Peloton security bug could expose user data

Peloton bike's wheels with a person's feet on the pedals

A flaw in how Peloton fitness bikes communicate with the company’s servers could have inadvertently allowed anyone to access customers’ private data.

According to investigations carried out by Pen Test Partners, the mobile, web application, and back-end APIs had several endpoints that revealed users’ information to authenticated and unauthenticated users.

Jan Masters, a security researcher at Pen Test Partners, spotted the vulnerability in January. He discovered he could make unauthenticated requests to the fitness firm’s API for account data. According to Masters, there were no checks to ensure he was allowed to request the data.

The exposed API allowed the researcher to access a range of information, such as a user’s age, gender, location, weight, workout stats, and birthday, even when a user makes their profile page private.

Master notified Peloton of his findings via its vulnerability disclosure program in the middle of January with a 90-day deadline to fix the issues. That deadline came and went with Peloton only acknowledging the problem and not fixing it.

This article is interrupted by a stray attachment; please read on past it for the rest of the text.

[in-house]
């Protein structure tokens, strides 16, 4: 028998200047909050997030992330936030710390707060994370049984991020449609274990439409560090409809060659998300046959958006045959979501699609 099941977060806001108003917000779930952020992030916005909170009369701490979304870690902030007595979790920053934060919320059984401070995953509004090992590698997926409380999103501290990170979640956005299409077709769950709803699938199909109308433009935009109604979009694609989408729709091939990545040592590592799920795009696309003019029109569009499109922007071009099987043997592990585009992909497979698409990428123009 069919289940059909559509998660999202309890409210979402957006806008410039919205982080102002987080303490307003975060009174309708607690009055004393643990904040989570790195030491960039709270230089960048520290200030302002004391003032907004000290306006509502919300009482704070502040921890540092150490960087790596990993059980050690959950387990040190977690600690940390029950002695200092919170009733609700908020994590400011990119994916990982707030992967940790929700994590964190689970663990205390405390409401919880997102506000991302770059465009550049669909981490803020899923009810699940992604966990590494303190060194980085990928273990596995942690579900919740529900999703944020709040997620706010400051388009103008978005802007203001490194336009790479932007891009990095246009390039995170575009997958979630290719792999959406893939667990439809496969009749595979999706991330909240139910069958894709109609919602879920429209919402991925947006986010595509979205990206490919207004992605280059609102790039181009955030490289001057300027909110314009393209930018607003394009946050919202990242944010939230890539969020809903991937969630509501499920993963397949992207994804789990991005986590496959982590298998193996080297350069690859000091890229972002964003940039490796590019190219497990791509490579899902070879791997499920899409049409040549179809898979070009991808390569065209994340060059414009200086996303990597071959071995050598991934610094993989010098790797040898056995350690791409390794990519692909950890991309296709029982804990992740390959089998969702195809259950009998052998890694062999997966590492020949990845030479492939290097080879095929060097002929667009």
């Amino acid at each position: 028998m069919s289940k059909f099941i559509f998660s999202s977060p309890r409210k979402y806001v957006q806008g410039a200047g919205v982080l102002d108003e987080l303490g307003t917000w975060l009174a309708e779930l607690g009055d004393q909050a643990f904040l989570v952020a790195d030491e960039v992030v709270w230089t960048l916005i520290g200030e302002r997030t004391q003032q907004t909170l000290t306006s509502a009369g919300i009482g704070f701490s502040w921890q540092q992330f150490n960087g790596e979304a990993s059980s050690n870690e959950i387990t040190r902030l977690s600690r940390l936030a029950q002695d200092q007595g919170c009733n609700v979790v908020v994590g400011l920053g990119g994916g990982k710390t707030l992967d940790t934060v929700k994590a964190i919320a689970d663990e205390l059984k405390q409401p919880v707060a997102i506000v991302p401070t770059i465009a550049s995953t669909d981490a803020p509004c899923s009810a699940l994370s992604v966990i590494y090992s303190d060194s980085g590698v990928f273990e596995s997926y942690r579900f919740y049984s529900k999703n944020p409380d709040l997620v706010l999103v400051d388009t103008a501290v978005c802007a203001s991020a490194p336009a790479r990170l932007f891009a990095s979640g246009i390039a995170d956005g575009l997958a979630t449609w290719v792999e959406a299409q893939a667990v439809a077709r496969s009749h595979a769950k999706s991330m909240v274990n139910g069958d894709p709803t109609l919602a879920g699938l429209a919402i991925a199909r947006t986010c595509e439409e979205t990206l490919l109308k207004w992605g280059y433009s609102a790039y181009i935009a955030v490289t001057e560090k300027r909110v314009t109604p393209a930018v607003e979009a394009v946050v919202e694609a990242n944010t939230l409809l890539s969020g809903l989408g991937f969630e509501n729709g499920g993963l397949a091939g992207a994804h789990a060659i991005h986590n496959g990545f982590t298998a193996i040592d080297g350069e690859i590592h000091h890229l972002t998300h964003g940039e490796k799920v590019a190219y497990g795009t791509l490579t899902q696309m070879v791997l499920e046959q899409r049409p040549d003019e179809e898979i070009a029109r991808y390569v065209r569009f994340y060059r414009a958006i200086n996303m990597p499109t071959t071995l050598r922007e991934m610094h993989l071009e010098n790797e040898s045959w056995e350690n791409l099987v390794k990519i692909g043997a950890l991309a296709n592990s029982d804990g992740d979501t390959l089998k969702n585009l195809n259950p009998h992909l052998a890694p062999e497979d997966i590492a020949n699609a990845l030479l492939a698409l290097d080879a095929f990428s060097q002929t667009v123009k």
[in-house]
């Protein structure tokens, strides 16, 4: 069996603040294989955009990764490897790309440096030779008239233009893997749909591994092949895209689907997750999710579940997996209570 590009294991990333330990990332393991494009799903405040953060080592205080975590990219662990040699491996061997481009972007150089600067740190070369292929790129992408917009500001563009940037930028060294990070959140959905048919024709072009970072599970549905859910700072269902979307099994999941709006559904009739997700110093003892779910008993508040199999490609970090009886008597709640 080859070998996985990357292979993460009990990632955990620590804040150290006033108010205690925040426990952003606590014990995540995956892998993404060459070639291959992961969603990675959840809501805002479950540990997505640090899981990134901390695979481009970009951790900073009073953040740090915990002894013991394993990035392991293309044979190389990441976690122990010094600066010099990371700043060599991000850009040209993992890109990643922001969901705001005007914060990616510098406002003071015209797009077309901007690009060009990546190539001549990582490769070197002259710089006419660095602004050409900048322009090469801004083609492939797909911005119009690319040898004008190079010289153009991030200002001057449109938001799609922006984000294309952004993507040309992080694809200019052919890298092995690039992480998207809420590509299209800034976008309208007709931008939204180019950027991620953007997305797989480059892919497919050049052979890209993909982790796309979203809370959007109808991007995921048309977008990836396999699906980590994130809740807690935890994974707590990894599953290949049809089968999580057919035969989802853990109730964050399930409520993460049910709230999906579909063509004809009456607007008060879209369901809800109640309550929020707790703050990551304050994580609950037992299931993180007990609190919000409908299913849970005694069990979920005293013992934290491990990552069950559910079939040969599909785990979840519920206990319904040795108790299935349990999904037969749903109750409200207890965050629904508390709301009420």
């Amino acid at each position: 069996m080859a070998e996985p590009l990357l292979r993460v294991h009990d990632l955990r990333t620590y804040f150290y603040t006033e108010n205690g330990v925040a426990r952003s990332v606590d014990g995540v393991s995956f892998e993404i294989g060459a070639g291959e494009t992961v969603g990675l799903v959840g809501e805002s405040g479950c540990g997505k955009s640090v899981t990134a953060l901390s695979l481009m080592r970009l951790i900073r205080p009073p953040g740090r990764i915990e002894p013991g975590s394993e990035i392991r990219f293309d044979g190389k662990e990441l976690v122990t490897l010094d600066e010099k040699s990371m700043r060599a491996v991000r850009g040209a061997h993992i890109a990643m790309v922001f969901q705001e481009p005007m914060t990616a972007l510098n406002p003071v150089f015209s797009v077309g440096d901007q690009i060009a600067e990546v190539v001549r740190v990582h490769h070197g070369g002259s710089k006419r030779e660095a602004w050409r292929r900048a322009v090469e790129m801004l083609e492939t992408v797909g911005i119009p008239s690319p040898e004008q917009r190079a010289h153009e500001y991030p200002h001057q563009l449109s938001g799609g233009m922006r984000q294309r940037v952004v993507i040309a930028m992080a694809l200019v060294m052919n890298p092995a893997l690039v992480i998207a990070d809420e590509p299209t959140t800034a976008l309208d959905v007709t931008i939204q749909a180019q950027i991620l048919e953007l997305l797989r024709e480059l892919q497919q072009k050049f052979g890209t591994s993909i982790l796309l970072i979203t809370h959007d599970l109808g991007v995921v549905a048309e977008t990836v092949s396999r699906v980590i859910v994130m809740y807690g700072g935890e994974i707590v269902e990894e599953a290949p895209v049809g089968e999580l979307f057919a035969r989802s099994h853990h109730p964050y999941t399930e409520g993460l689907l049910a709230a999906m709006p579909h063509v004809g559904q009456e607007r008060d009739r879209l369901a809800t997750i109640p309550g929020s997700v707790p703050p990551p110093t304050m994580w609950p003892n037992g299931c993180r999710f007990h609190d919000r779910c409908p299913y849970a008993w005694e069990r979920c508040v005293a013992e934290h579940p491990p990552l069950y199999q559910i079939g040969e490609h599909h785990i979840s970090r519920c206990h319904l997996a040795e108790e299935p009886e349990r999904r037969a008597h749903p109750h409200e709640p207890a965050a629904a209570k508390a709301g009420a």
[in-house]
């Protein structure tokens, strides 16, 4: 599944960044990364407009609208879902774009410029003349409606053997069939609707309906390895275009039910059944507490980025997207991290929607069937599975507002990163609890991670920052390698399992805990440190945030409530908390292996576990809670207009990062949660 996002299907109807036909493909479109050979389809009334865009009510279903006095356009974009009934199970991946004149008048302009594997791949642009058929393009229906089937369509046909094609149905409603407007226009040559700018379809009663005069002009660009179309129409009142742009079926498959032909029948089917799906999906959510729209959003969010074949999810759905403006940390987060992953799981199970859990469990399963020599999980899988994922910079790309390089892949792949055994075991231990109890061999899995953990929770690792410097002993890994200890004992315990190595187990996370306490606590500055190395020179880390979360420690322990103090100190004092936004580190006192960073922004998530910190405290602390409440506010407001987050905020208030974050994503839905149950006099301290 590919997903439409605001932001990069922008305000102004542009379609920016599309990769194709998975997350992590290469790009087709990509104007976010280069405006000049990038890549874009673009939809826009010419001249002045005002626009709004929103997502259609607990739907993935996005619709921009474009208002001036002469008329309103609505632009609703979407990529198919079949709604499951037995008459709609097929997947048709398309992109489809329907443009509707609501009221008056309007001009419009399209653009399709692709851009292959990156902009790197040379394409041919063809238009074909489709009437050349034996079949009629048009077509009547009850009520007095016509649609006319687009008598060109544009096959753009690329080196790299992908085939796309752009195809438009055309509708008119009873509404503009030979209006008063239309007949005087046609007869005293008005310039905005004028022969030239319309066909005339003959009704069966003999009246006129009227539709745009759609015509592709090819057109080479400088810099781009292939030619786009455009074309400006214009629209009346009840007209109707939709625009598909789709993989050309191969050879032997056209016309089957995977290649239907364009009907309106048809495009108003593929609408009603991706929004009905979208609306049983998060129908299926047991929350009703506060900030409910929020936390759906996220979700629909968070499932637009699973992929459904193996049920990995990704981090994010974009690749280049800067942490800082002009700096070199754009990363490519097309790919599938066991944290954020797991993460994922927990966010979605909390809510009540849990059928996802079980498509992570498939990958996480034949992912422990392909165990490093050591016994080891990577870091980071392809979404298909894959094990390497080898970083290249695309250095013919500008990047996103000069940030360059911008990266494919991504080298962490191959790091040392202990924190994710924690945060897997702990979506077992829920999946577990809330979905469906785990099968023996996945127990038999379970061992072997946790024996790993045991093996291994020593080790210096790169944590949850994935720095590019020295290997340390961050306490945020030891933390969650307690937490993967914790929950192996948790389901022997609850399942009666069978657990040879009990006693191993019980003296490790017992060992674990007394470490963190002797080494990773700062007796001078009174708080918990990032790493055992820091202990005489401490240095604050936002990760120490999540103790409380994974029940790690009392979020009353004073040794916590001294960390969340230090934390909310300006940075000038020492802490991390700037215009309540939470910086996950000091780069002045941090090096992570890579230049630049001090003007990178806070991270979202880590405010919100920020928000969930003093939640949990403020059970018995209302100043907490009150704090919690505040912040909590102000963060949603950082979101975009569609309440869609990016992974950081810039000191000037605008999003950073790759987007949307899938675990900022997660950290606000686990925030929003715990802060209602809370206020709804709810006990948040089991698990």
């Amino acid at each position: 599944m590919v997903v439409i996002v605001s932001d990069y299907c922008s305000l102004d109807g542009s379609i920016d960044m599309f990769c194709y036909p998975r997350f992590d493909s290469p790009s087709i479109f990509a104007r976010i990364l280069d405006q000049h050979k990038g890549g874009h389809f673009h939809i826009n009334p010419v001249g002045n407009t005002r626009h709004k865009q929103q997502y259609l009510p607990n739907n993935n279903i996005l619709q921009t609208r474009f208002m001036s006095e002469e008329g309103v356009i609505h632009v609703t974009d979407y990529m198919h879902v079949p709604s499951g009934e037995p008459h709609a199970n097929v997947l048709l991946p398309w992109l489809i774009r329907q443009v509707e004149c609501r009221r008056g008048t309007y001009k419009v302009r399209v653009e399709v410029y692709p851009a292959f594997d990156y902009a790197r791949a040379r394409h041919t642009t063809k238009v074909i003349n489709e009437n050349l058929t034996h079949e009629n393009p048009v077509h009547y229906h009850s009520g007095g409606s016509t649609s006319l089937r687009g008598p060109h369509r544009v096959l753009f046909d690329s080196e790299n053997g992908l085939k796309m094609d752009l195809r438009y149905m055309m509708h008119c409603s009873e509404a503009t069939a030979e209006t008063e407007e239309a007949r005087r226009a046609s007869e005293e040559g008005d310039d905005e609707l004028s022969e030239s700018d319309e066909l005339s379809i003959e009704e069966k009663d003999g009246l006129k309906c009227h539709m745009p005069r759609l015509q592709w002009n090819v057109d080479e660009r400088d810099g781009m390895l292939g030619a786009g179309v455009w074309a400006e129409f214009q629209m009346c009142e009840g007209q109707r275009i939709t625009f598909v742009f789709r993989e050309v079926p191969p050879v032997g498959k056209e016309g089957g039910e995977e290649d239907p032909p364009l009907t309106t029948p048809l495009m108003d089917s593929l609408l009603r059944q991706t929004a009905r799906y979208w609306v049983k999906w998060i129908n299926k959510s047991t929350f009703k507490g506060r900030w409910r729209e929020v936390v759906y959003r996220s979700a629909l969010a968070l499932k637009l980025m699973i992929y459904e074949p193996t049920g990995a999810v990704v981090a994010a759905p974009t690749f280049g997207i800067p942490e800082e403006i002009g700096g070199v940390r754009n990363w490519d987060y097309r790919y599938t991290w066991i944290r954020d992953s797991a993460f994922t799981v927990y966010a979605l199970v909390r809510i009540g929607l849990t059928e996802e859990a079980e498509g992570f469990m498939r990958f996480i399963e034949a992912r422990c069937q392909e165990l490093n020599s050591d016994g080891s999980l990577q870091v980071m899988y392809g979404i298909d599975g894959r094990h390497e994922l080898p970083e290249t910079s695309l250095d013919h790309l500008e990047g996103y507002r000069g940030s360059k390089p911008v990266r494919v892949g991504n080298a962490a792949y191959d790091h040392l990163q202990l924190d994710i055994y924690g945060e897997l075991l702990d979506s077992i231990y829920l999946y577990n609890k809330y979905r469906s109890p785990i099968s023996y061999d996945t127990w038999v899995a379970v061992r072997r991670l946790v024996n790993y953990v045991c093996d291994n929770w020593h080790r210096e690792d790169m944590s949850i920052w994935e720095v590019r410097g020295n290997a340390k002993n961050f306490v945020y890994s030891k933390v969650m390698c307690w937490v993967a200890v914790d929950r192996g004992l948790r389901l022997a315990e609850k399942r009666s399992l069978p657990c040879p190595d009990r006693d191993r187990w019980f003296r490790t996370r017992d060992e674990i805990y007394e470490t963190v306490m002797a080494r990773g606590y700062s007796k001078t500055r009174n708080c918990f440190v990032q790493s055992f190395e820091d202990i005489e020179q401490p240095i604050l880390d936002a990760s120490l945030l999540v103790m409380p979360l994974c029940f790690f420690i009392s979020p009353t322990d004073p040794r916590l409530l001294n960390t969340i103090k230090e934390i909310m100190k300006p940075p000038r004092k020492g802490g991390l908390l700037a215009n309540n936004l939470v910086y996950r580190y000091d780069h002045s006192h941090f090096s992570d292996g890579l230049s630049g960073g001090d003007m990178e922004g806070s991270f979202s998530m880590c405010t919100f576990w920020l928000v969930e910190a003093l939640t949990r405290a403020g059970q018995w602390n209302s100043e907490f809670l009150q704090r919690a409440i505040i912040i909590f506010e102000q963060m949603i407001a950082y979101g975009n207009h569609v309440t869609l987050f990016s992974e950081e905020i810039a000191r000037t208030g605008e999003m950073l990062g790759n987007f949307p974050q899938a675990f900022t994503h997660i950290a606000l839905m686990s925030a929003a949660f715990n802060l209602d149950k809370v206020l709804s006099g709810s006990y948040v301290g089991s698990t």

In early February, Peloton quietly and partly resolved the unauthenticated API endpoint issue. Still, Masters pointed out this meant user data was now only available to all authenticated Peloton users who had taken out a monthly subscription to the service.

Master then asked for an update, given that Peloton had made a partial fix, but Peloton didn’t respond.

After 90 days, Master contacted a journalist at TechCrunch, who then broke the story. “This started a constructive conversation and resulted in the vulnerabilities being largely resolved,” said Masters.

“A full investigation should be conducted by Peloton to improve their security, especially now that famous individuals are openly using this service,” added Masters.

Since contacting the press, Peloton’s new CISO has remained in contact with him over the flaws. The company fixed most of them in a week.

“It’s a shame that our disclosure wasn’t responded to in a timely manner and also a shame that we had to involve a journalist in order to get listened to,” he added.

The Peloton bike has gained popularity over the years to keep fit at home, especially since the coronavirus pandemic hit the world last year. Earlier this year, President Biden was prevented from bringing his Peloton into the White House over concerns that it could be a security risk. It seems now that those concerns were well-founded.

Rene Millman

Rene Millman is a freelance writer and broadcaster who covers cybersecurity, AI, IoT, and the cloud. He also works as a contributing analyst at GigaOm and has previously worked as an analyst for Gartner covering the infrastructure market. He has made numerous television appearances to give his views and expertise on technology trends and companies that affect and shape our lives. You can follow Rene Millman on Twitter.